• AI
  • Molecular Imaging
  • CT
  • X-Ray
  • Ultrasound
  • MRI
  • Facility Management
  • Mammography

Is It Time to Leave Your Current Radiology Gig?


The jobs are out there and the recruiters are calling. Should you take the chance?

I’m not saying you read it here, first (especially if you haven’t been regularly reading this column for the past year or two)…but I did write a piece within the past couple-dozen moons about the radiology job market showing “green shoots” after a prolonged downturn. And here we are.

Folks track this stuff in different ways. On AuntMinnie, for instance, there are a couple of threads about the number of job listings on the ACR website. It gets more “real” for me when my frequency of unasked-for emails (and now cold-calls!) from radiology recruiters steps up.

And then of course there’s the chatter one hears from fellow rads who have been or are getting into the hunt for new work.

All of which is bound to inspire at least some degree of thought about making a change in one’s day-to-day livelihood. Maybe not so much if you’re already an owner or otherwise meaningful high-ranking muckety-muck in your current digs.

But if you got into your current gig during the downturn, chances are good that the new prospects out there are offering better terms than what you’ve been experiencing. Especially if your current gig has not kept up with the times and sweetened your deal in the past few years to keep pace with the competition (or, God forbid, to reward you for the good track-record you’ve been establishing with them).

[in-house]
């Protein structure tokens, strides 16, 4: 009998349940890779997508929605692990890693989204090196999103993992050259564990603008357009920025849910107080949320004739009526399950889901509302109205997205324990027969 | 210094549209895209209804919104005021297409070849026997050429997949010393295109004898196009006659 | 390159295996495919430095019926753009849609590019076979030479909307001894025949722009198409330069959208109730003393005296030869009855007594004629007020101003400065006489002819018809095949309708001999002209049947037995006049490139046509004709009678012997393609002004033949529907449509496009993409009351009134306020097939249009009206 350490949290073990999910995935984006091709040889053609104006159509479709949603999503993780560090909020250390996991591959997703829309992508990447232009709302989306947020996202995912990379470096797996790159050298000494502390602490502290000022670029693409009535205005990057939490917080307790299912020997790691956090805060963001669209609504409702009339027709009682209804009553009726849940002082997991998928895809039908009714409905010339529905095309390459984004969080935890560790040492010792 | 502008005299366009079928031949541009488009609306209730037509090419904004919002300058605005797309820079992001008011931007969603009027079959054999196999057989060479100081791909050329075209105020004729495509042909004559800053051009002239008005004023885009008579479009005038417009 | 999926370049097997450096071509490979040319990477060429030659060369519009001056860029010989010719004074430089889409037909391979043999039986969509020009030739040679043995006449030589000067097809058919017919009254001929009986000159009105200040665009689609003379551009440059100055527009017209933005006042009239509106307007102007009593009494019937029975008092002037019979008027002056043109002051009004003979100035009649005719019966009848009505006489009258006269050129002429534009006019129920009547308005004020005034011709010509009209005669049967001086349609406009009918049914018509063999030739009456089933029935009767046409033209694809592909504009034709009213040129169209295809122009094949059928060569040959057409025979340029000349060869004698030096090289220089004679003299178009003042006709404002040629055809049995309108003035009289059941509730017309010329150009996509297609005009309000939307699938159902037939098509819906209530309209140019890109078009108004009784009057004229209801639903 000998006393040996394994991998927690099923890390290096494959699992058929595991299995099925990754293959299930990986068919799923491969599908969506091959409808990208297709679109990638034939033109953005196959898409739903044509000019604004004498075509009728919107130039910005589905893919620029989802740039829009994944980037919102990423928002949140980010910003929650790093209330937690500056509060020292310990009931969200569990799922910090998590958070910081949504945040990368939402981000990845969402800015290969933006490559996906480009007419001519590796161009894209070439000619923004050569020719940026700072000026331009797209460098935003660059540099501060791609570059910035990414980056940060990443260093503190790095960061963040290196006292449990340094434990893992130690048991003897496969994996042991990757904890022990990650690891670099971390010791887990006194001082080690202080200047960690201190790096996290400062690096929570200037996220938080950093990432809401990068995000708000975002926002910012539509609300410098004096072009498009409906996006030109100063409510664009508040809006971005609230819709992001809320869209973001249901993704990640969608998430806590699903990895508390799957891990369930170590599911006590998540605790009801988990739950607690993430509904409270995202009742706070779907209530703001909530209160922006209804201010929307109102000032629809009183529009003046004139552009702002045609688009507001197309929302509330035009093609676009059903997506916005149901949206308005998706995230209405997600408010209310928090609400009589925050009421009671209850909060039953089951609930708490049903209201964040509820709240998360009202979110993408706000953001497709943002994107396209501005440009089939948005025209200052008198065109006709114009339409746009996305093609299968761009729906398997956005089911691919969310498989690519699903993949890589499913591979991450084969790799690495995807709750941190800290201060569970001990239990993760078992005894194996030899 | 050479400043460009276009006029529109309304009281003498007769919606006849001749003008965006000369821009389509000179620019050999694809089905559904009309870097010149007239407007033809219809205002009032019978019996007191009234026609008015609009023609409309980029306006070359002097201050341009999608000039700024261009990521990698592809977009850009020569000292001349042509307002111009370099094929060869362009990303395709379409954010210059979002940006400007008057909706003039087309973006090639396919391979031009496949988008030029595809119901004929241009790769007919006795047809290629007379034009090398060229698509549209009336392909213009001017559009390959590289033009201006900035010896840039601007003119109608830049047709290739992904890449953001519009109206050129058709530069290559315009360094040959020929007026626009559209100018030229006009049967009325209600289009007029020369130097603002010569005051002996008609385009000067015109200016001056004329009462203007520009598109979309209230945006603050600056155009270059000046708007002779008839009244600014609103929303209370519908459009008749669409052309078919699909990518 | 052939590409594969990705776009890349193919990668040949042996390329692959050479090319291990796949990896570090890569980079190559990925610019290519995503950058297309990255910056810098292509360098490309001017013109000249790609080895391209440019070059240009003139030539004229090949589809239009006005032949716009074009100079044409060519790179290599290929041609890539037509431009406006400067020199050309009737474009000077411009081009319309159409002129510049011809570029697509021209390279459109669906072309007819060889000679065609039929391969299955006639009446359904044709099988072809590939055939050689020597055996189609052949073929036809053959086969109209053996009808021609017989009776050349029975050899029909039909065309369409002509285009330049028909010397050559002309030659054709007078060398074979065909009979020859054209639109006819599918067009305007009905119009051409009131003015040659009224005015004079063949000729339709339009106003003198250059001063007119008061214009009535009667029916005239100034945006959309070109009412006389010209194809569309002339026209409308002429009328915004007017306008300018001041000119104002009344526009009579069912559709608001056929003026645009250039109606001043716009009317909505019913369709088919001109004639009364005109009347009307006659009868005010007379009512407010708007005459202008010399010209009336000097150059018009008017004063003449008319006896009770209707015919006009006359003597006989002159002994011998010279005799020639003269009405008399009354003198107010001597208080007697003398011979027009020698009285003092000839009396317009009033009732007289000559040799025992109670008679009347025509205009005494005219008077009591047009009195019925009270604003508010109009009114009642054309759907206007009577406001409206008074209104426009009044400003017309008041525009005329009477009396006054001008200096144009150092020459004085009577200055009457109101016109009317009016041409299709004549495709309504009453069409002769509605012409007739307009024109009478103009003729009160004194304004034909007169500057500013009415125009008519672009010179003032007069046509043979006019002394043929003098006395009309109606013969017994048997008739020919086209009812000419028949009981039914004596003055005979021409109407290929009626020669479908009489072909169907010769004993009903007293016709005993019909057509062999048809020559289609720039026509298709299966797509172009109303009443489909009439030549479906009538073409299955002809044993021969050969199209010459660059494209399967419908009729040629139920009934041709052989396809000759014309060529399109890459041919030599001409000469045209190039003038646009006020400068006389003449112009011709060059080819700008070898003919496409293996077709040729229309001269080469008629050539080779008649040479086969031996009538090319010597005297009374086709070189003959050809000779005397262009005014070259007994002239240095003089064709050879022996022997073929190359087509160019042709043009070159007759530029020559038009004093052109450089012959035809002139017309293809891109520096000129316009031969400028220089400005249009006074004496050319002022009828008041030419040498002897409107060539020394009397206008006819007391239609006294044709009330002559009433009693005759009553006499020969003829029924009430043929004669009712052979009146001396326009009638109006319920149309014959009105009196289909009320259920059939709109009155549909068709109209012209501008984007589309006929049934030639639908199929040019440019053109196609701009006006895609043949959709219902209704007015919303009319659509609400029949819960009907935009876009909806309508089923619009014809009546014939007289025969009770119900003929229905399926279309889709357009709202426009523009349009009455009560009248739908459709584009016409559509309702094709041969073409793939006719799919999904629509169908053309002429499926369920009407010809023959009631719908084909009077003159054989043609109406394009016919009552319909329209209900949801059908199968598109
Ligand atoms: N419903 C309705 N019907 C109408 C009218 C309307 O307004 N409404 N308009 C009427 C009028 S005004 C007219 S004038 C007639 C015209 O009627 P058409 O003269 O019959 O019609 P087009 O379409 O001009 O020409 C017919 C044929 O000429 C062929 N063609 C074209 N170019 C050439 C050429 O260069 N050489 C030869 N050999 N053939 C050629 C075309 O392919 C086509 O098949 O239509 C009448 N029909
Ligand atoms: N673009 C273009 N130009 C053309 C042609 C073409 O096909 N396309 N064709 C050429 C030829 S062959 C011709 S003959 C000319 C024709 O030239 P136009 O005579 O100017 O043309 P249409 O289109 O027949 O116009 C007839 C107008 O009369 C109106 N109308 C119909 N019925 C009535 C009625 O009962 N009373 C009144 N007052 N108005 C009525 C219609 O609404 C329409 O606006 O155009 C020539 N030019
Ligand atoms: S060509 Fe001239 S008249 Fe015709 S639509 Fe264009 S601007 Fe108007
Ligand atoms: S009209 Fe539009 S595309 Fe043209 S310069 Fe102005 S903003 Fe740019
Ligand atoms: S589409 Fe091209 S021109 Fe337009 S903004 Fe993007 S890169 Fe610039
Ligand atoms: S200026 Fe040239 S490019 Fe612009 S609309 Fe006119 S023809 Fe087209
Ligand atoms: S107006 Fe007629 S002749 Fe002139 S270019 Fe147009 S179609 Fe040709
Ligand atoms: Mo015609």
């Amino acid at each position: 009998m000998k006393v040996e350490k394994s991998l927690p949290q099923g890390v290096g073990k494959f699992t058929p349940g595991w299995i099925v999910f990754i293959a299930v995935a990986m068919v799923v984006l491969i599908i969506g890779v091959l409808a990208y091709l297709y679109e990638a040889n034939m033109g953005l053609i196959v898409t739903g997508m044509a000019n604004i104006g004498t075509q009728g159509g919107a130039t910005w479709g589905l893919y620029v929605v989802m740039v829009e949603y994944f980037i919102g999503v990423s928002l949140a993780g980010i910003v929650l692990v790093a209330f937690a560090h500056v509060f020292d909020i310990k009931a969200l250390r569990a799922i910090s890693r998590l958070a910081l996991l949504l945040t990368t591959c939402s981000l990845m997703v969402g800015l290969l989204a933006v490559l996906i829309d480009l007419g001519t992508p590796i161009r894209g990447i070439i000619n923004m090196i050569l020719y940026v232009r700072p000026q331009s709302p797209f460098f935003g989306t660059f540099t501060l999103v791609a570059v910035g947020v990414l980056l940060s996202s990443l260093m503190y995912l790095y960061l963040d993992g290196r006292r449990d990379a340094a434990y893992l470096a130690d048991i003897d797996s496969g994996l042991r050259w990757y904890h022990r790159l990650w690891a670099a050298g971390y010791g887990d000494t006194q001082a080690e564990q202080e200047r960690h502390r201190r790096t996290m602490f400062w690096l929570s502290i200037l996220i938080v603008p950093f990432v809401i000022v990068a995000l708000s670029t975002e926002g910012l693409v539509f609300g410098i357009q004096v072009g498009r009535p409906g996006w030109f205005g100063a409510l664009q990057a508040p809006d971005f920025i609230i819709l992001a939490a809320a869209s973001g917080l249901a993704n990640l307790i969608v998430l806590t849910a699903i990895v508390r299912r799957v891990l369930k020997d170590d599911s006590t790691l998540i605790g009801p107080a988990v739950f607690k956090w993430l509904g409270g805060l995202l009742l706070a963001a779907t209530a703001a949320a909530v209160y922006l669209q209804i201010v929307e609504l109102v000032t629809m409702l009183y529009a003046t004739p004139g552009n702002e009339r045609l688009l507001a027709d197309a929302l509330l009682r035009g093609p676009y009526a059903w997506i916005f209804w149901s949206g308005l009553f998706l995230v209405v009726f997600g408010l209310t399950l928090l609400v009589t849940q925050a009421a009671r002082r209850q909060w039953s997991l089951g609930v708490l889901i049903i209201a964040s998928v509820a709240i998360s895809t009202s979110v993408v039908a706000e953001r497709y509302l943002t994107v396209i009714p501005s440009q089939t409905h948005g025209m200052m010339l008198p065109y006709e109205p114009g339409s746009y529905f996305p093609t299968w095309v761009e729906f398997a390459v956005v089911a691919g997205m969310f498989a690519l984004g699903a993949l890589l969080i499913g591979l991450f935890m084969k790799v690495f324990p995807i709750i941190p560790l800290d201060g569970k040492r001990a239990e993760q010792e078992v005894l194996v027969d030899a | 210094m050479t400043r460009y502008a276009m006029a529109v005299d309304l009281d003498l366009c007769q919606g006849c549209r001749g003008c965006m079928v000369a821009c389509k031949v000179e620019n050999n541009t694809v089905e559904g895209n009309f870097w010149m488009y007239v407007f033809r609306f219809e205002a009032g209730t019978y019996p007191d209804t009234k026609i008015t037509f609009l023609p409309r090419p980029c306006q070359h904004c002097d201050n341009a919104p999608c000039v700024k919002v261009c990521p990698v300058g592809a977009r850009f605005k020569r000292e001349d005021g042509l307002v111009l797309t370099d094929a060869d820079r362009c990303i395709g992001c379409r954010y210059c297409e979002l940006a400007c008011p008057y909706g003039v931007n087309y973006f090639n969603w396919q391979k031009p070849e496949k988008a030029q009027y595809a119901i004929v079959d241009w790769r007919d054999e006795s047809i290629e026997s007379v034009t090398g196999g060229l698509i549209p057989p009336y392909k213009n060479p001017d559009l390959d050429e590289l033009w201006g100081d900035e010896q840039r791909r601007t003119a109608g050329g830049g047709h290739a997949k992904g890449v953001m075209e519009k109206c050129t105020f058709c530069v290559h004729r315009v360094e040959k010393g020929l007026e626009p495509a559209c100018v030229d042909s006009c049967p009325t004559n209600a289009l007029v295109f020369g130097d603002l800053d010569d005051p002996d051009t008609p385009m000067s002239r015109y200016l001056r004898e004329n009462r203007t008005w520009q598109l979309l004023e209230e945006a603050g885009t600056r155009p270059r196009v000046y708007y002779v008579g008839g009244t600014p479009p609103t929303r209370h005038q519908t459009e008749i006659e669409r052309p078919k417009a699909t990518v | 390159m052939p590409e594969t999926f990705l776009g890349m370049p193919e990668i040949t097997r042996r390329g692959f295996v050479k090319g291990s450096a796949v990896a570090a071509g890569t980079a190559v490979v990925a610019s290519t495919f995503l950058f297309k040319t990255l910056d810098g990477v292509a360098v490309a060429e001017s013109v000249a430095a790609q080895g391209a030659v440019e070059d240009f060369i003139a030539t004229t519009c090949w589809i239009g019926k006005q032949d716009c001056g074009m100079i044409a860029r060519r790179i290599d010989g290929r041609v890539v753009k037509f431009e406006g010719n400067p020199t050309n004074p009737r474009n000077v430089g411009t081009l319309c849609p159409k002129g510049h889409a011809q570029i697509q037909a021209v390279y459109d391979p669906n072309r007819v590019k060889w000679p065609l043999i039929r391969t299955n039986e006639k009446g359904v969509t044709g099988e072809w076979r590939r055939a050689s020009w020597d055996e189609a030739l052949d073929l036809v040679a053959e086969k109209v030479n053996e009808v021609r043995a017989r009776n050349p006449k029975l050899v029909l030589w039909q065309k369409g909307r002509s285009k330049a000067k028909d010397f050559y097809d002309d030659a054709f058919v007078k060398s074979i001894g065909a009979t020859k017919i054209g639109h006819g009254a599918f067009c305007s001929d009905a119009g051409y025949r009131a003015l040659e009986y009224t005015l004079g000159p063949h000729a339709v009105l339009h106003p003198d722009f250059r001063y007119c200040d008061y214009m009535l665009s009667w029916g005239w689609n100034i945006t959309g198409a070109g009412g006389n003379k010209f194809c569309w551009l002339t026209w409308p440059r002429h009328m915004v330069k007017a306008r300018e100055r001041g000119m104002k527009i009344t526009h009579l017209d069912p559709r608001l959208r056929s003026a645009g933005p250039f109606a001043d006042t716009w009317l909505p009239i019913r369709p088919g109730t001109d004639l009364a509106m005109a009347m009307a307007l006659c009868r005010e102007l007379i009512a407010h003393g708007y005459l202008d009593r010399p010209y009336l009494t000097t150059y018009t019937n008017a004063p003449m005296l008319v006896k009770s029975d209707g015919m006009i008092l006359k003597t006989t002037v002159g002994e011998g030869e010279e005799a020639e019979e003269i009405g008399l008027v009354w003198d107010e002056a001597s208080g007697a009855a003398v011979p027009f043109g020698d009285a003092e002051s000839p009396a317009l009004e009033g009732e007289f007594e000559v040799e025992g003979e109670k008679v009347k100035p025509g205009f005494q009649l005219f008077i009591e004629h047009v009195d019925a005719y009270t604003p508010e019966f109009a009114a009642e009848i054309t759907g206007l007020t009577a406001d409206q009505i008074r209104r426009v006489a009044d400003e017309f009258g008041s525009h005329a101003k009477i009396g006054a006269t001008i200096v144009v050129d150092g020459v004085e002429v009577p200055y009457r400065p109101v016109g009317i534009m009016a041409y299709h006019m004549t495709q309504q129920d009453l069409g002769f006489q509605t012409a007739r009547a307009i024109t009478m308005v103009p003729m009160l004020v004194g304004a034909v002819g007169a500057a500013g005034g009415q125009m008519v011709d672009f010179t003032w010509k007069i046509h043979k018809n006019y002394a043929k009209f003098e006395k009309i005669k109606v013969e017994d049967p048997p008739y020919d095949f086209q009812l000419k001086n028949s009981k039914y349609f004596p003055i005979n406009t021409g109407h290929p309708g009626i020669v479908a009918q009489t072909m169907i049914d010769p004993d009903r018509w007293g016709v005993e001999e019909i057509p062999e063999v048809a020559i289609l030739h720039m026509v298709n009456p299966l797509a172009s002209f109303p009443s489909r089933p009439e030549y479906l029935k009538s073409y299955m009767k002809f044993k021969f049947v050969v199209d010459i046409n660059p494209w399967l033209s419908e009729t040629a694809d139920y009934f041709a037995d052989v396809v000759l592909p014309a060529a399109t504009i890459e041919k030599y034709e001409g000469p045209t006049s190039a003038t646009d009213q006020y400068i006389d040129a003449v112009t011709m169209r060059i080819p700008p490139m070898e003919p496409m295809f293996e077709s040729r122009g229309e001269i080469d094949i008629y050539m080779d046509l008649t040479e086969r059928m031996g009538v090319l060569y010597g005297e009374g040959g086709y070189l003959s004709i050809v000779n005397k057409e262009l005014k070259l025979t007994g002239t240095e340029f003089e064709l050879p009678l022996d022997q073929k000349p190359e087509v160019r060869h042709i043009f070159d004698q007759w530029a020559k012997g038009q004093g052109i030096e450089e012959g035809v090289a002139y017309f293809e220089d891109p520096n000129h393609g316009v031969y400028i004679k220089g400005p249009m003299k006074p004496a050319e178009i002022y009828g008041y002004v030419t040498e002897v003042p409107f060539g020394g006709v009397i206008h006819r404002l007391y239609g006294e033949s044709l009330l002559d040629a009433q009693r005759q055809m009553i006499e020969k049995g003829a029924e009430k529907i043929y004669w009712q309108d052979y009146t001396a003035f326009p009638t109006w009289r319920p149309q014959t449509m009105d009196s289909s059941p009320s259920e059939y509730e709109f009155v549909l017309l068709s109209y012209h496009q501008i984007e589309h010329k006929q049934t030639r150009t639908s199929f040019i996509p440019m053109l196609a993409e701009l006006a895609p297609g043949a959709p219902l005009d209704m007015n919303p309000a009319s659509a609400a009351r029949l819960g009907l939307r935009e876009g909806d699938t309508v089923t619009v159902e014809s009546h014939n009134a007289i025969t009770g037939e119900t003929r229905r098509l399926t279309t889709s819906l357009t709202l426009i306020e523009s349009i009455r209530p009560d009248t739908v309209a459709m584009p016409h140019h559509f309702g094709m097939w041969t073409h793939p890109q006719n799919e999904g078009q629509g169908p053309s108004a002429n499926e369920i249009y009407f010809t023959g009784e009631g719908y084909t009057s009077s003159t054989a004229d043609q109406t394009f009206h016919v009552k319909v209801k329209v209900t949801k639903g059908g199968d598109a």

So, yes, maybe it’s time to move on to a greener pasture. Or is it? Best to take a good, long look at the bird you’ve got in your metaphorical hand than the duo calling from the job-listing bush. Yes, chances are that you’ve accumulated a few dissatisfactions, frustrations, even grievances with whomever you’ve been working for the past while. But they’re the devil you know.

Meanwhile, whatever other job-prospect you are contemplating is a big black box. You only know what their little blurb says they’re offering. Maybe they’ve got a reputation you know about. At most, someone you know has worked with them, or heard from others who have. There’s plenty of room for you to be in danger of stepping from your frying-pan into their fire. And for what-a smidgen more money? Vague promises that you’ll move upwards in their organization more readily than you have in your present one?

Still, let’s say you’re sufficiently unhappy in your current digs that you’re willing to take that leap of faith. Or that the job listings are so much better than what you’re currently experiencing that it seems foolish not to go for one.

A variation of the old wisdom is to reject the first offer: Don’t desperately lunge for one of the initially available gigs. Yes, the job market is doing well. But it’s also still heating up, and there’s no reason to believe that will change anytime soon. If you snap up the first thing you can, you might not be fully benefitting from the favorable trend. This upswing might go on for months, even a year or two before it hits its peak. Take your time…not only will you have a better chance of making the right move for yourself, but offers from prospective employers might continue to increase.

Or you could go the other way, if changing jobs more frequently doesn’t faze you (I, myself, hate such upheaval, but to each his own). Suppose your current situation is intolerable, and/or some new prospect is just too great to pass up. Go ahead, take the plunge if there aren’t strings attached (such as if the new gig has “exit costs” for leaving it too soon). If things doesn’t work out, you just might find yourself ready to leave for a subsequent gig while the job market is in a good enough place to offer you better options.

Related Videos
Related Content
© 2024 MJH Life Sciences

All rights reserved.